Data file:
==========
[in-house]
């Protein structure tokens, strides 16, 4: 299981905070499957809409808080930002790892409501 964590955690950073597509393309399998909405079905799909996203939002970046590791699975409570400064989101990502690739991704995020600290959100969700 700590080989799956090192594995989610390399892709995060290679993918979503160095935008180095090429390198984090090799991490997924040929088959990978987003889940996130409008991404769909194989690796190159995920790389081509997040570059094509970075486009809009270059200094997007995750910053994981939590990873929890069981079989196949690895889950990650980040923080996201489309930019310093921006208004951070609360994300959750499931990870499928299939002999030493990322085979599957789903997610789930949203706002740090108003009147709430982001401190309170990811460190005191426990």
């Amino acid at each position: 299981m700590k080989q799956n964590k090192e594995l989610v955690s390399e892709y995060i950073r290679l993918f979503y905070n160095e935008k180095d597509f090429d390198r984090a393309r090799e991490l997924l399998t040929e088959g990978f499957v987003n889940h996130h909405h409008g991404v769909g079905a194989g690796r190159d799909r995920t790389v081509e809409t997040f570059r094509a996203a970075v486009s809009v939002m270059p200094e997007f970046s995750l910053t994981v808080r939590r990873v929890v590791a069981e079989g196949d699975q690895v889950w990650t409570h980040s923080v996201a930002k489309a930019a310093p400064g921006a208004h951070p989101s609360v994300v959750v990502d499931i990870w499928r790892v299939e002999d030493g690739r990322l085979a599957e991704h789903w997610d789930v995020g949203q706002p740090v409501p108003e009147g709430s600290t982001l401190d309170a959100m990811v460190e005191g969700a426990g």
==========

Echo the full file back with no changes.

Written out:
[in-house]
């Protein structure tokens, strides 16, 4: 299981905070499957809409808080930002790892409501 964590955690950073597509393309399998909405079905799909996203939002970046590791699975409570400064989101990502690739991704995020600290959100969700 700590080989799956090192594995989610390399892709995060290679993918979503160095935008180095090429390198984090090799991490997924040929088959990978987003889940996130409008991404769909194989690796190159995920790389081509997040570059094509970075486009809009270059200094997007995750910053994981939590990873929890069981079989196949690895889950990650980040923080996201489309930019310093921006208004951070609360994300959750499931990870499928299939002999030493990322085979599957789903997610789930949203706002740090108003009147709430982001401190309170990811460190005191426990």
């Amino acid at each position: 299981m700590k080989q799956n964590k090192e594995l989610v955690s390399e892709y995060i950073r290679l993918f979503y905070n160095e935008k180095d597509f090429d390198r984090a393309r090799e991490l997924l399998t040929e088959g990978f499957v987003n889940h996130h909405h409008g991404v769909g079905a194989g690796r190159d799909r995920t790389v081509e809409t997040f570059r094509a996203a970075v486009s809009v939002m270059p200094e997007f970046s995750l910053t994981v808080r939590r990873v929890v590791a069981e079989g196949d699975q690895v889950w990650t409570h980040s923080v996201a930002k489309a930019a310093p400064g921006a208004h951070p989101s609360v994300v959750v990502d499931i990870w499928r790892v299939e002999d030493g690739r990322l085979a599957e991704h789903w997610d789930v995020g949203q706002p740090v409501p108003e009147g709430s600290t982001l401190d309170a959100m990811v460190e005191g969700a426990g």